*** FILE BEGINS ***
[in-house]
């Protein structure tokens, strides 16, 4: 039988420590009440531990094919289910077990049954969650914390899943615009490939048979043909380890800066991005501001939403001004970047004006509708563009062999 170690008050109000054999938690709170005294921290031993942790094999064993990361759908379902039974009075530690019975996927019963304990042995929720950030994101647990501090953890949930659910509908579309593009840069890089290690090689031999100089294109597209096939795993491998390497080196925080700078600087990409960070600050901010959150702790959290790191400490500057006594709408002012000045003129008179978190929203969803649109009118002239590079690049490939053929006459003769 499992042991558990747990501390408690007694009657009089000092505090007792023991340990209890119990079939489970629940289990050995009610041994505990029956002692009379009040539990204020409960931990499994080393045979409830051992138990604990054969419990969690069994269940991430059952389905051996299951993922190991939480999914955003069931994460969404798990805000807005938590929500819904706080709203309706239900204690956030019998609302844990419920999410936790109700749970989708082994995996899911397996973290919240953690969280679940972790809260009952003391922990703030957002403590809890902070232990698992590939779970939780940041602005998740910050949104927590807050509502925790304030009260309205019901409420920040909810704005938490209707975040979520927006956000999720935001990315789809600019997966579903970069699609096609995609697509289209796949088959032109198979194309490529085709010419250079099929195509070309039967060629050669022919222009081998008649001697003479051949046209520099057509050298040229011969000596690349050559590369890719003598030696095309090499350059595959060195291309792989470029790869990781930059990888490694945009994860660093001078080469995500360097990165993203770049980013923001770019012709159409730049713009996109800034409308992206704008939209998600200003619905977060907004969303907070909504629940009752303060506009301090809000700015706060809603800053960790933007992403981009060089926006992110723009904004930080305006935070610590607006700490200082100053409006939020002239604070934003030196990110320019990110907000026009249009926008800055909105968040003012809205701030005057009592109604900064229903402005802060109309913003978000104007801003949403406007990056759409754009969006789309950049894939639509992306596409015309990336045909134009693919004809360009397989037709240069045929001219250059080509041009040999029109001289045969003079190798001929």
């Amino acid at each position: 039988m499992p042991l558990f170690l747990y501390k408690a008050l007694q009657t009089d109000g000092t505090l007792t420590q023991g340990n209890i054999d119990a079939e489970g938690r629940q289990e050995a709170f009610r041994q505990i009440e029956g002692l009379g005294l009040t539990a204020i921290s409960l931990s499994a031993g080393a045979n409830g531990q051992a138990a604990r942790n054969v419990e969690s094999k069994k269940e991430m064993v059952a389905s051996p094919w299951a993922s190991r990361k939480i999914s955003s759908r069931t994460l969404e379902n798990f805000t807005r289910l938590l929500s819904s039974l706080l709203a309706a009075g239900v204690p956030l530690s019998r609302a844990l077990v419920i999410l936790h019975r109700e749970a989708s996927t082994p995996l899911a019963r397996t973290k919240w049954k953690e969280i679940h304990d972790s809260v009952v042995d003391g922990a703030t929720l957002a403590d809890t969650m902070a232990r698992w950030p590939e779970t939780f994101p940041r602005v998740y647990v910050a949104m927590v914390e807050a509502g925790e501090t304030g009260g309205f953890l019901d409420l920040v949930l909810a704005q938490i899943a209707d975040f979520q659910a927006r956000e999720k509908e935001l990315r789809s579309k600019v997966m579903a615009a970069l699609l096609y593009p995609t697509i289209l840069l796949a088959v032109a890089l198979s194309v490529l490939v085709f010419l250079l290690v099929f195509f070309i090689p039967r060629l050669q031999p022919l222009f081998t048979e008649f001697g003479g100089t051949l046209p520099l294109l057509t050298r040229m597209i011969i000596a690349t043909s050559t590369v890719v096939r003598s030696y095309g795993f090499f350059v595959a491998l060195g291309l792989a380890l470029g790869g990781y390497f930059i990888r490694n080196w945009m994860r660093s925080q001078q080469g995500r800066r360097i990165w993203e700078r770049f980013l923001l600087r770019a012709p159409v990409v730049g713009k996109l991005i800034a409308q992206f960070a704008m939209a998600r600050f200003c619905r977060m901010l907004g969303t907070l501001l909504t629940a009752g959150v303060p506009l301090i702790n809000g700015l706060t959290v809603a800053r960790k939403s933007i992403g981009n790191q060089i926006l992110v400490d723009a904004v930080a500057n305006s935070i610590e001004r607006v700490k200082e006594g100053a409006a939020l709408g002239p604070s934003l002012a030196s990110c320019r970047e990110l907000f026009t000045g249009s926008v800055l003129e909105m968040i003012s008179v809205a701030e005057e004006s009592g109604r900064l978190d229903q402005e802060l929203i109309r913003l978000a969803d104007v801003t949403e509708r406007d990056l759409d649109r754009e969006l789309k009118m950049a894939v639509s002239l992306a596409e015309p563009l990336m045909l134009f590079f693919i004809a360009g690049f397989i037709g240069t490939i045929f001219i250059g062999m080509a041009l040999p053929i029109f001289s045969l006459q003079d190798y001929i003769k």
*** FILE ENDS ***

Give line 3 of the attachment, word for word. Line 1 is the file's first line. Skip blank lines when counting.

């Amino acid at each position: 039988m499992p042991l558990f170690l747990y501390k408690a008050l007694q009657t009089d109000g000092t505090l007792t420590q023991g340990n209890i054999d119990a079939e489970g938690r629940q289990e050995a709170f009610r041994q505990i009440e029956g002692l009379g005294l009040t539990a204020i921290s409960l931990s499994a031993g080393a045979n409830g531990q051992a138990a604990r942790n054969v419990e969690s094999k069994k269940e991430m064993v059952a389905s051996p094919w299951a993922s190991r990361k939480i999914s955003s759908r069931t994460l969404e379902n798990f805000t807005r289910l938590l929500s819904s039974l706080l709203a309706a009075g239900v204690p956030l530690s019998r609302a844990l077990v419920i999410l936790h019975r109700e749970a989708s996927t082994p995996l899911a019963r397996t973290k919240w049954k953690e969280i679940h304990d972790s809260v009952v042995d003391g922990a703030t929720l957002a403590d809890t969650m902070a232990r698992w950030p590939e779970t939780f994101p940041r602005v998740y647990v910050a949104m927590v914390e807050a509502g925790e501090t304030g009260g309205f953890l019901d409420l920040v949930l909810a704005q938490i899943a209707d975040f979520q659910a927006r956000e999720k509908e935001l990315r789809s579309k600019v997966m579903a615009a970069l699609l096609y593009p995609t697509i289209l840069l796949a088959v032109a890089l198979s194309v490529l490939v085709f010419l250079l290690v099929f195509f070309i090689p039967r060629l050669q031999p022919l222009f081998t048979e008649f001697g003479g100089t051949l046209p520099l294109l057509t050298r040229m597209i011969i000596a690349t043909s050559t590369v890719v096939r003598s030696y095309g795993f090499f350059v595959a491998l060195g291309l792989a380890l470029g790869g990781y390497f930059i990888r490694n080196w945009m994860r660093s925080q001078q080469g995500r800066r360097i990165w993203e700078r770049f980013l923001l600087r770019a012709p159409v990409v730049g713009k996109l991005i800034a409308q992206f960070a704008m939209a998600r600050f200003c619905r977060m901010l907004g969303t907070l501001l909504t629940a009752g959150v303060p506009l301090i702790n809000g700015l706060t959290v809603a800053r960790k939403s933007i992403g981009n790191q060089i926006l992110v400490d723009a904004v930080a500057n305006s935070i610590e001004r607006v700490k200082e006594g100053a409006a939020l709408g002239p604070s934003l002012a030196s990110c320019r970047e990110l907000f026009t000045g249009s926008v800055l003129e909105m968040i003012s008179v809205a701030e005057e004006s009592g109604r900064l978190d229903q402005e802060l929203i109309r913003l978000a969803d104007v801003t949403e509708r406007d990056l759409d649109r754009e969006l789309k009118m950049a894939v639509s002239l992306a596409e015309p563009l990336m045909l134009f590079f693919i004809a360009g690049f397989i037709g240069t490939i045929f001219i250059g062999m080509a041009l040999p053929i029109f001289s045969l006459q003079d190798y001929i003769k």